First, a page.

Literary Agent Interview: Roseanne Wells of Jennifer De Chiara Literary (formerly Marianne Strong Literary)

This installment features Roseanne Wells, an agent at the Jennifer De Chiara Literary Agency (formerly Marianne Strong Literary Agency). An avid reader, she discovered her passion for book publishing during her internship at W.W. Norton and hasn't looked back. She is seeking: narrative nonfiction, science (popular or trade, not academic), health, history, true crime, religion, travel, food/cooking, and similar subjects. She is also actively expanding the agency's fiction list and looks out for strong literary fiction, YA, sci-fi, fantasy, and mysteries (more Sherlock Holmes than cozy mysteries).
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“Agent Advice” (this installment featuring agent Roseanne Wells of Jennifer De Chiara Literary -- formerly of Marianne Strong Literary) is a series of quick interviews with literary agents and script agents who talk with Guide to Literary Agents about their thoughts on writing, publishing, and just about anything else. This series has more than 170 interviews so far with reps from great literary agencies. This collection of interviews is a great place to start if you are just starting your research on literary agents.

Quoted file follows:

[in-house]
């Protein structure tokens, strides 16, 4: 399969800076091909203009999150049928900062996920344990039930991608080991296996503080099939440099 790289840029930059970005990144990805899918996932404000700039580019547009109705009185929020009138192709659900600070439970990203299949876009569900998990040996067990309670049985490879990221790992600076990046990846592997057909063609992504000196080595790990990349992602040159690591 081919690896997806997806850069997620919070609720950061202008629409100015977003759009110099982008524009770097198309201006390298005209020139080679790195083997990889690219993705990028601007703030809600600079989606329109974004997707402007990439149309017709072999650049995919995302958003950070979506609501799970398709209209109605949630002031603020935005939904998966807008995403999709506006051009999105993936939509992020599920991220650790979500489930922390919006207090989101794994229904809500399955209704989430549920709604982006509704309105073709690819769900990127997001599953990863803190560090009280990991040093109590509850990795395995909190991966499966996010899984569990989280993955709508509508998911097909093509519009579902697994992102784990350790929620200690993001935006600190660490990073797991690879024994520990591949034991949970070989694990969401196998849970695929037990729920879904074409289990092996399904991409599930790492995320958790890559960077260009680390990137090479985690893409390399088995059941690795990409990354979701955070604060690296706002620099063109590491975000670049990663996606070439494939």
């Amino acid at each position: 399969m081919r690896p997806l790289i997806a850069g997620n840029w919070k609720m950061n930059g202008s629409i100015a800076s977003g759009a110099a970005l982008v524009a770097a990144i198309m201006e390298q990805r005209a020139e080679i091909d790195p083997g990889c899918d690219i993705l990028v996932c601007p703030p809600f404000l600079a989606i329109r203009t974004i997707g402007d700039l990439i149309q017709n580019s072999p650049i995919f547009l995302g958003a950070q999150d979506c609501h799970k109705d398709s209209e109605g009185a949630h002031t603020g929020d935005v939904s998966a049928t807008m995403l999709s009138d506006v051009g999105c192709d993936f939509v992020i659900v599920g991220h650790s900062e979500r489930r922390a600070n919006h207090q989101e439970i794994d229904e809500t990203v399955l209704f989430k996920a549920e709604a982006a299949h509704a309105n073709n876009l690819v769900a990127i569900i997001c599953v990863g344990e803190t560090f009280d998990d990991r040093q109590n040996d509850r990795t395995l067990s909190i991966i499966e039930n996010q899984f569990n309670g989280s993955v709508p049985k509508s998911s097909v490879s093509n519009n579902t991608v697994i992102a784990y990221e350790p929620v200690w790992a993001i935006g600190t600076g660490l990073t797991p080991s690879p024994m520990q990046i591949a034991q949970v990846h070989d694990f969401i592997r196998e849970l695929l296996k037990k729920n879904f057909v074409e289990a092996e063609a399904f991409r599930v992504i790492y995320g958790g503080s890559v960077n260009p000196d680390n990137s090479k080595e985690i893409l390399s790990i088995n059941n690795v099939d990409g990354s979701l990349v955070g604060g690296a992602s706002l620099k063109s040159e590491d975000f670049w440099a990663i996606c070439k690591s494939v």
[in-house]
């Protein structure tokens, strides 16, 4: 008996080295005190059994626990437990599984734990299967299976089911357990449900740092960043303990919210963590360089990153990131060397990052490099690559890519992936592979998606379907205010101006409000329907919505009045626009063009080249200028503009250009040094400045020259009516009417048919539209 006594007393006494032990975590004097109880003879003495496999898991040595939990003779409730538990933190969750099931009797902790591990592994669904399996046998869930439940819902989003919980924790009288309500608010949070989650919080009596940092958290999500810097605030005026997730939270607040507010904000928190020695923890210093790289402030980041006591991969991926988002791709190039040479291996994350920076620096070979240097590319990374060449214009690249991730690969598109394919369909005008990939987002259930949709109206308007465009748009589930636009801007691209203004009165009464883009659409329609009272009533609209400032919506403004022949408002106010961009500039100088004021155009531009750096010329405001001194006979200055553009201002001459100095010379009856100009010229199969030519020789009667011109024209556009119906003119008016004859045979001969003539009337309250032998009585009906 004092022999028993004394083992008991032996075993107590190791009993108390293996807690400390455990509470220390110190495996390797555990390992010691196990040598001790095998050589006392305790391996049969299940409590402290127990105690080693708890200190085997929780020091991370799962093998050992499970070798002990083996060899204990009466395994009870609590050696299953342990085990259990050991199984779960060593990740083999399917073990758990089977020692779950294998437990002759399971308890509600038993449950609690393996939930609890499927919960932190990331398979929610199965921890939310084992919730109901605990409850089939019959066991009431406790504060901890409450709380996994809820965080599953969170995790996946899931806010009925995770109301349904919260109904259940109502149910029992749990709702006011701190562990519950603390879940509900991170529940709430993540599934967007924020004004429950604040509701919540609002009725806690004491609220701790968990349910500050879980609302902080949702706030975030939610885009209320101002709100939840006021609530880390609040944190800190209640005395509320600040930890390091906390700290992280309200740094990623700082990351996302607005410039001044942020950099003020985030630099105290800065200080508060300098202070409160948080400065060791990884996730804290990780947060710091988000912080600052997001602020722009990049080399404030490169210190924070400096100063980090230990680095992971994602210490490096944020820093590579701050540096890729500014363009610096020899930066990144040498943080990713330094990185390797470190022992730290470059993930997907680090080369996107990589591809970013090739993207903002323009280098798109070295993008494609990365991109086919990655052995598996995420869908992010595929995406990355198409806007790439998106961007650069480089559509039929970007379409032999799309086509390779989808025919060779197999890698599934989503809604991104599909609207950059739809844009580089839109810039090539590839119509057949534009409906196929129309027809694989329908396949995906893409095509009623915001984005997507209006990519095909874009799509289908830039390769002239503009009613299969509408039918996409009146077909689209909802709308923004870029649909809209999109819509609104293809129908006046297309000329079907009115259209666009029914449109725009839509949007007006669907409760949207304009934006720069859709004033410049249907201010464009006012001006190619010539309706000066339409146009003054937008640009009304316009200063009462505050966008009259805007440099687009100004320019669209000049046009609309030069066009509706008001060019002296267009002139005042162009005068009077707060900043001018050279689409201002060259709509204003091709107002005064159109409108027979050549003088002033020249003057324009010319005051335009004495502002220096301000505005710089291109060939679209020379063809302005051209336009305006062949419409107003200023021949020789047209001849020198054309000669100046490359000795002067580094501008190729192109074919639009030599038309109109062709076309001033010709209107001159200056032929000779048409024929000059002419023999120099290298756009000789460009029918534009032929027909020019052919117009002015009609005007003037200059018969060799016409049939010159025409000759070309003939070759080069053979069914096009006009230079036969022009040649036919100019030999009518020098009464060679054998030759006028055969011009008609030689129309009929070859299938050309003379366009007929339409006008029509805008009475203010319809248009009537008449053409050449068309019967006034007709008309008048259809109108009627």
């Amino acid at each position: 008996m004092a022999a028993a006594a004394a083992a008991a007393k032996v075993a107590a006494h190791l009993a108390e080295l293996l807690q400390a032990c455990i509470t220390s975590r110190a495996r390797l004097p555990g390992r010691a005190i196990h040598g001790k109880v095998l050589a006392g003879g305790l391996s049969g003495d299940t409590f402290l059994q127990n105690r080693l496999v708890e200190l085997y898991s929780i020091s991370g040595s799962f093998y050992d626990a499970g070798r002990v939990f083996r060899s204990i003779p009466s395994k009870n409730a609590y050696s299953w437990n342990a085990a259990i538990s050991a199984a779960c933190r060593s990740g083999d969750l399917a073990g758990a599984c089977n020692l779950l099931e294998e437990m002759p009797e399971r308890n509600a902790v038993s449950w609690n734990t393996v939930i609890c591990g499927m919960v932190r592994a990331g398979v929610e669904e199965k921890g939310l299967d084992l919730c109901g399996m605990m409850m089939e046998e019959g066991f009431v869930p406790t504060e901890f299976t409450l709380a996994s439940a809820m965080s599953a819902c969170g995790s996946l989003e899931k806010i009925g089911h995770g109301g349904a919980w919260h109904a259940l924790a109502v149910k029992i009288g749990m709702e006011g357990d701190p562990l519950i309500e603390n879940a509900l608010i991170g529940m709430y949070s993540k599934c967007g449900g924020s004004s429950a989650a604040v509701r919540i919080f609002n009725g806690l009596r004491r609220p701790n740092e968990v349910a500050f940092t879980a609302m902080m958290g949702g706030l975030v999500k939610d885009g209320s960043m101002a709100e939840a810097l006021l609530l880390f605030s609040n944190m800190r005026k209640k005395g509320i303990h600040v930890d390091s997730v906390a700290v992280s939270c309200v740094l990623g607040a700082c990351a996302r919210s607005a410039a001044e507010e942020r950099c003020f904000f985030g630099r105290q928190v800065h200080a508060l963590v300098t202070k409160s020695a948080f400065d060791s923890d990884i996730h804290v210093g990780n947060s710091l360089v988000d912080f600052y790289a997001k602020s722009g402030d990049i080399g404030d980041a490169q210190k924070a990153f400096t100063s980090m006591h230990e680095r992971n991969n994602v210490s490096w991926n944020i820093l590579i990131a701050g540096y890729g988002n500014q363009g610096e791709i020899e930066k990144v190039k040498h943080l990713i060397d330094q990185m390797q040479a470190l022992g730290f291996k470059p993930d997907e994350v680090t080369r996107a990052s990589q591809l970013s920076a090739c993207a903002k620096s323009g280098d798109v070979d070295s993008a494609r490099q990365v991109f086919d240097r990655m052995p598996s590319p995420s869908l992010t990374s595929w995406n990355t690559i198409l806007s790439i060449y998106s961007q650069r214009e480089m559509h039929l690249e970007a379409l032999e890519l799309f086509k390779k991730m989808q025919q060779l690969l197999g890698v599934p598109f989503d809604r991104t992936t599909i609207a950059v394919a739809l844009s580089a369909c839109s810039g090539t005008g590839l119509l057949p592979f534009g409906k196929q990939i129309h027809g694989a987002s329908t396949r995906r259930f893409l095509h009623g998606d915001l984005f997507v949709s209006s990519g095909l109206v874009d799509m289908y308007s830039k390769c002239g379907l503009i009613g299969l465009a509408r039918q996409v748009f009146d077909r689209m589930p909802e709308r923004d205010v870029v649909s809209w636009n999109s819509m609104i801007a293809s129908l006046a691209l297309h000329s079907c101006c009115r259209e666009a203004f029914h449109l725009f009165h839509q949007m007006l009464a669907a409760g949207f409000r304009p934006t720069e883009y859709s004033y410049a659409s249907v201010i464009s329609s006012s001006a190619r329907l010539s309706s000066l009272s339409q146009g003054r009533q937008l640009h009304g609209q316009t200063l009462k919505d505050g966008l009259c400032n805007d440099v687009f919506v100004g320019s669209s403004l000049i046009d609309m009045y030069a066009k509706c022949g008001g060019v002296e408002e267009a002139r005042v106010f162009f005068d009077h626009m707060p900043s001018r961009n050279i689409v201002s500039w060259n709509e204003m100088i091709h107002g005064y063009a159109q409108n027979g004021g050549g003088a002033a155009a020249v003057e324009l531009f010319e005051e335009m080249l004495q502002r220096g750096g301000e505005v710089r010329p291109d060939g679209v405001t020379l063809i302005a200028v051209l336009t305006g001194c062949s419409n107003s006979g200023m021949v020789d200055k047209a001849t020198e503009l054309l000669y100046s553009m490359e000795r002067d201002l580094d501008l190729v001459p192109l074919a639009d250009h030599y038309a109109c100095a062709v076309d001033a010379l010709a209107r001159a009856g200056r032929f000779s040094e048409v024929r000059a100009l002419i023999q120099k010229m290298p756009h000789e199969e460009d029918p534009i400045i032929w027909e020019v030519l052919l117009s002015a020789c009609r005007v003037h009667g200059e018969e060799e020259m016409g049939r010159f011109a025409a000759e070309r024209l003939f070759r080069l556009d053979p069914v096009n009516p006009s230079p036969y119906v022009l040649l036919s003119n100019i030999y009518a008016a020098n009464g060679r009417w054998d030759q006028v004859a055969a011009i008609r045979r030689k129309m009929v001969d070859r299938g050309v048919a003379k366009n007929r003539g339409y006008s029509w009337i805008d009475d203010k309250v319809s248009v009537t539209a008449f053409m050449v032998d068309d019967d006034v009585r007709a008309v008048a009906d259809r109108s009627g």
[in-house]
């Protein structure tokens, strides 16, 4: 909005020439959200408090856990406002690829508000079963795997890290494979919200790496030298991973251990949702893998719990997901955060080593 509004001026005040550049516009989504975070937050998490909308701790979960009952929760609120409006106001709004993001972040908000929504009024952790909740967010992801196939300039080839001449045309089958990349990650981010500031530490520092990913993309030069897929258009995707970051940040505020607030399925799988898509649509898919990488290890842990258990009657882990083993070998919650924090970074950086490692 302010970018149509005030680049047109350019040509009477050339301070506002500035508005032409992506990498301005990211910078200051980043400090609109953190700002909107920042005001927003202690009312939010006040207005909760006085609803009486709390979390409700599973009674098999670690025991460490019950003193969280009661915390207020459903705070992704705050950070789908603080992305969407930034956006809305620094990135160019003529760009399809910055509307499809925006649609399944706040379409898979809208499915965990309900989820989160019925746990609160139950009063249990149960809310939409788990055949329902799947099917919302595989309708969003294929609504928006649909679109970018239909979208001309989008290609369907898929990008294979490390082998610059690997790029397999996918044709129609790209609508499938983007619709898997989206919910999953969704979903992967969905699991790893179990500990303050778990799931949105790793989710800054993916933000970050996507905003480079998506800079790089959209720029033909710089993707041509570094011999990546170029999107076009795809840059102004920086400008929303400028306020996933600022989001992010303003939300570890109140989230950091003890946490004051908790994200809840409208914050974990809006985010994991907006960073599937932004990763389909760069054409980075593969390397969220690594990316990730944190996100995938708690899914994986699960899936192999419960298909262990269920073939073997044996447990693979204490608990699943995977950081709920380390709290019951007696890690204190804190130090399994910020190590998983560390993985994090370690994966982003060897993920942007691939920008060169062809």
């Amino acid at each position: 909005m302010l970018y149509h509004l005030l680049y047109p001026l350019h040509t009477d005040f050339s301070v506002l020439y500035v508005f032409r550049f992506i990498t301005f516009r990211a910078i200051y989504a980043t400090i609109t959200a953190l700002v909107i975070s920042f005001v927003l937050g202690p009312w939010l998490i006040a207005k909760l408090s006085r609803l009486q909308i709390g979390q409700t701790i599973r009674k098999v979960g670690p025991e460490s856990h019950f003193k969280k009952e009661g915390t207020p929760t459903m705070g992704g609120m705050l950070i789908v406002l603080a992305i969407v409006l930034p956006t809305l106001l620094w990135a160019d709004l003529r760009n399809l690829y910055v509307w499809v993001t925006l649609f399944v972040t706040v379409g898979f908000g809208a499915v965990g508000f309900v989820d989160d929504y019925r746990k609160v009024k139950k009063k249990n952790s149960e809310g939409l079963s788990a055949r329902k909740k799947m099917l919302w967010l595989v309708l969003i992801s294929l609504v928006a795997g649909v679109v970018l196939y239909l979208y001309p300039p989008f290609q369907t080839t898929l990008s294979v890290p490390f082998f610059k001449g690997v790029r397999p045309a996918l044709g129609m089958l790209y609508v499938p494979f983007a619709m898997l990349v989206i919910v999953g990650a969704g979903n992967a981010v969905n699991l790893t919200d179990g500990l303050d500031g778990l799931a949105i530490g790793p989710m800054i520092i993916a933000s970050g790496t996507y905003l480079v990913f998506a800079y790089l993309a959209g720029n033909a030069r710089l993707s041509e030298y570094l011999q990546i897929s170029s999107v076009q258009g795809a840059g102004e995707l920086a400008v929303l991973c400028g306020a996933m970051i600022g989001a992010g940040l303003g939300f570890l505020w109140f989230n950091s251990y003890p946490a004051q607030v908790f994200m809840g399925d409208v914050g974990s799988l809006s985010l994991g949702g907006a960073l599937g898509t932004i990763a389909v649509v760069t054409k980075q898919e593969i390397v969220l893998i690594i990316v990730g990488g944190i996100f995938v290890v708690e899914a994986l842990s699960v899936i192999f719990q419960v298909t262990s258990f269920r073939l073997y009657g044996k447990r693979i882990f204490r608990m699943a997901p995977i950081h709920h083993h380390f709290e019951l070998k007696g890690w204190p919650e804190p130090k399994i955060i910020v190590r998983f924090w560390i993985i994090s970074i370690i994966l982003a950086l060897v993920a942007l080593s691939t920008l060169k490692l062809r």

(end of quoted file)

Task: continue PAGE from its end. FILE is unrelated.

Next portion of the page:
This installment features Roseanne Wells, an agent at Jennifer De Chiara Literary. An avid reader, she discovered her passion for book publishing during her internship at W.W. Norton and hasn't looked back. She is also an arts reviewer for and a volunteer for Housing Works Bookstore Cafe in Soho, NYC. She also tweets

She is seeking: narrative nonfiction, science (popular or trade, not academic), health, history, true crime, religion, travel, food/cooking, and similar subjects. She is also actively expanding the agency's fiction list and looks out for strong literary fiction, YA, sci-fi, fantasy, and mysteries (more Sherlock Holmes than cozy mysteries).

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GLA: What's something you sold recently that you're excited about?

RW: I sold a humor book called DUMBEMPLOYED, which is a collection of 300-character stories about how silly and bizarre and frustrating work can be—what turns a job into work, essentially. My clients and I are very happy to be working with an editor who immediately saw the potential for the book and the concept.
I'm also excited about a book slated for June 2011 called CAPITAL OF THE WORLD: NEW YORK CITY IN THE ROARING 1920s. It's personality-driven, focusing on the people that made the city, and it's going to be a fantastic, juicy read for the summer. And the pictures are great!